The fourth issue of the Watchmen by Alan Moore and Dave Gibbons, “Watchmaker” discusses Dr. Manhattan’s current location on Mars and his revisits to the past. The fourth chapter of Scott McCloud’s Understanding Comics delivers the idea that “the past is more than just memories for the audience and the future is more than just possibilities, both past and future are real and visible and all around us.” This concept helps the reader understand how important the element of time is in the transition of Dr. Manhattan’s character because it reveals how his humanity has been compromised after his incident.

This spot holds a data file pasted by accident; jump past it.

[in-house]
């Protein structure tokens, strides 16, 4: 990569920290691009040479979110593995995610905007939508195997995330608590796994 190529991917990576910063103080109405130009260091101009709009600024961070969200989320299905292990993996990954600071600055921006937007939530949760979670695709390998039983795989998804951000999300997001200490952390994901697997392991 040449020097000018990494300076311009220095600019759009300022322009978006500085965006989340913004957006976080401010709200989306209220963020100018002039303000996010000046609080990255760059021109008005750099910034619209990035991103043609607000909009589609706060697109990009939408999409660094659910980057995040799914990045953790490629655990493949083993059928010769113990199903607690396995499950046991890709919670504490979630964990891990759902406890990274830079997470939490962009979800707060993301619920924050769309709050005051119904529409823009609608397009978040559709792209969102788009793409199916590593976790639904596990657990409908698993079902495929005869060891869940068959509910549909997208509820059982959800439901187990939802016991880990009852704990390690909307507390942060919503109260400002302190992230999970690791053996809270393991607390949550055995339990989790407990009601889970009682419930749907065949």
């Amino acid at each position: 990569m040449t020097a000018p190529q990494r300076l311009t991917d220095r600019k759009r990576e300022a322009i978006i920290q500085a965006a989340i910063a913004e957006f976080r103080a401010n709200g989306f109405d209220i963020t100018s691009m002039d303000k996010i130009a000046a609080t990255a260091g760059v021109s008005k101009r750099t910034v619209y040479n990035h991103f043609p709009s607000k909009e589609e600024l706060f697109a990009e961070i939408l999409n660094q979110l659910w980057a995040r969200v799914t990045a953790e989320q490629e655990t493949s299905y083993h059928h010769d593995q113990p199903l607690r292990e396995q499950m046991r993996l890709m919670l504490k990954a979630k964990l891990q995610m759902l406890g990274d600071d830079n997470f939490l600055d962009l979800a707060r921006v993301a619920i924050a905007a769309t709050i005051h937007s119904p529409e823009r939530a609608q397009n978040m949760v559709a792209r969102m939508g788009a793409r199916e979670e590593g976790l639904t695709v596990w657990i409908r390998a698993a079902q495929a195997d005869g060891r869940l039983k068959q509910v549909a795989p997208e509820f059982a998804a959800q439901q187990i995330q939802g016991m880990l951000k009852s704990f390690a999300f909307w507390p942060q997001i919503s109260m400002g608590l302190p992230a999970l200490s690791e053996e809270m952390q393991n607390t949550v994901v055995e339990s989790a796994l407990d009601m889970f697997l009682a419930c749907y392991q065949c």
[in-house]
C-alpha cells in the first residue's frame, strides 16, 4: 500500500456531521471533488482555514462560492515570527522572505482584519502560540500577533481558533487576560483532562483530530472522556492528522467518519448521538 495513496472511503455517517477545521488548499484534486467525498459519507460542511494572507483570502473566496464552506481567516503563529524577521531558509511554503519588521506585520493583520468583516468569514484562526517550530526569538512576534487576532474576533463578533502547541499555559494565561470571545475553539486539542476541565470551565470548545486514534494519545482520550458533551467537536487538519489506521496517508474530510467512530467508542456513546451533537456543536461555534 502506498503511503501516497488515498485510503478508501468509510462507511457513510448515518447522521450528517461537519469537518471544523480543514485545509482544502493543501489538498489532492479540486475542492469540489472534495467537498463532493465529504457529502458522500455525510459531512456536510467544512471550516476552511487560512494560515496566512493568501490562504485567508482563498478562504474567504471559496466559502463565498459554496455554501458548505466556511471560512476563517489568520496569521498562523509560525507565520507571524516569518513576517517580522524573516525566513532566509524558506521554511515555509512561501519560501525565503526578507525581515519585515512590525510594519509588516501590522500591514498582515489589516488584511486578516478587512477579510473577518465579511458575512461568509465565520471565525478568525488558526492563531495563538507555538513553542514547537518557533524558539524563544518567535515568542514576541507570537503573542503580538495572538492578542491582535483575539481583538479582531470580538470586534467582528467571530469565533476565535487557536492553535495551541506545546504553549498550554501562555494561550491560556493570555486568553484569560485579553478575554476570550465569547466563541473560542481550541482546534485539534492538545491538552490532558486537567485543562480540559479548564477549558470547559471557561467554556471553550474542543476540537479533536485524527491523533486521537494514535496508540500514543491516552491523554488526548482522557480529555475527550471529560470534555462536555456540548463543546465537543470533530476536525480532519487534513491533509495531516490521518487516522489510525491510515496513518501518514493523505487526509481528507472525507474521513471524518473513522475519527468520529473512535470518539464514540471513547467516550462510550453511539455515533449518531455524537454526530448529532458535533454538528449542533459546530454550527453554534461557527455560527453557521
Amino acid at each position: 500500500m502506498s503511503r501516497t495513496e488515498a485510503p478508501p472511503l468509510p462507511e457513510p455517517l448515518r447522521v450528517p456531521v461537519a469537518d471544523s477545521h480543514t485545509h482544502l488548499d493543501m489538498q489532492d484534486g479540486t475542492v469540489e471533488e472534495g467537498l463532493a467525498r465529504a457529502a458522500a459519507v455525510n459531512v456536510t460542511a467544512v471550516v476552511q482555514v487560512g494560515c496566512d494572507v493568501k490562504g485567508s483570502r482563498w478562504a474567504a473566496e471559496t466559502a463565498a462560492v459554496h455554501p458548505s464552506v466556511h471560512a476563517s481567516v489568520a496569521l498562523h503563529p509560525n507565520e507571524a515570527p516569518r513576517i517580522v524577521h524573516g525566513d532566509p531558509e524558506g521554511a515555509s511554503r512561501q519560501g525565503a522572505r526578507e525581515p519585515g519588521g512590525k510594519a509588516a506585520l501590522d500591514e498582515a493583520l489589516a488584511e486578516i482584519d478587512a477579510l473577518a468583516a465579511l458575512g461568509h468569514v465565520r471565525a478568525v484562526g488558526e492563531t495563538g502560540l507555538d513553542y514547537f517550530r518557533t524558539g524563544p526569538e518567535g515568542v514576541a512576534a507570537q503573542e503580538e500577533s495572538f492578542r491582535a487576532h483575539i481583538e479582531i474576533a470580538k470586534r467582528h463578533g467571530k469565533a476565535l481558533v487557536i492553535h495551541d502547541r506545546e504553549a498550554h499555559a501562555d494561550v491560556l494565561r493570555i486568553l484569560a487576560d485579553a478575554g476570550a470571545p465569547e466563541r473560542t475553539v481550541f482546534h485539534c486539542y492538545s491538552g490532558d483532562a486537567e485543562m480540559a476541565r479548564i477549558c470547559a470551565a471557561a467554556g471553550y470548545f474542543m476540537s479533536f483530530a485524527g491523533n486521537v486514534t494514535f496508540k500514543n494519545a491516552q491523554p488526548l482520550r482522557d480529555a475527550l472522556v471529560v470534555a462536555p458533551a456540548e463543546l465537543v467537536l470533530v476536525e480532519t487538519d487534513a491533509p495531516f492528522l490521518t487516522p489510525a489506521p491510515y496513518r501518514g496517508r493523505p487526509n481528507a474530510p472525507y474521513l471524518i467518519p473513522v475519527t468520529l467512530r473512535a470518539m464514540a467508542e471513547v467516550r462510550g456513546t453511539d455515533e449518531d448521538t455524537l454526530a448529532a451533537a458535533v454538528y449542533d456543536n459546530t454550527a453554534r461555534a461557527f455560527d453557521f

The visual representation of the “Watchmaker” issue helps the readers understand Dr. Manhattan’s origins – who he was before he became Dr. Manhattan, who he is now, his transformation from human to a godlike being and also how his humanity has been compromised because of the power he acquired from his transformation.As the reader can see the panels on the third page discuss the events that happened before his transformation. In Understanding Comics page 99, panel 3 Scott McCloud explains that “the duration of time and the dimension of space are defined more by the content of the panel than the panel itself.” The panels on page 3 portray the moments in Dr. Manhattan’s life before his transformation. This helps the reader see who he was before his transformation. In addition on page 12 the panels of Dr. Manhattan dropping the picture and looking at the stars shows the reader that Dr. Manhattan is trying to make a comparison between photographs and stars. When the reader finds out that stars are just rocks in space all their significance becomes dull. Dr. Manhattan is aware that stars are just like old photographs because of this unique perception of time and matter he possess. He does not view humanity the same way as normal humans do. This helps the reader understand how his humanity has been compromised, because with all of the power he acquired after the transformation he can no longer appreciate the most beautiful things like stars and photographs since he can create anything. Additionally, he cannot appreciate these things because he experiences time in a simultaneous manner which makes photographs seem useless.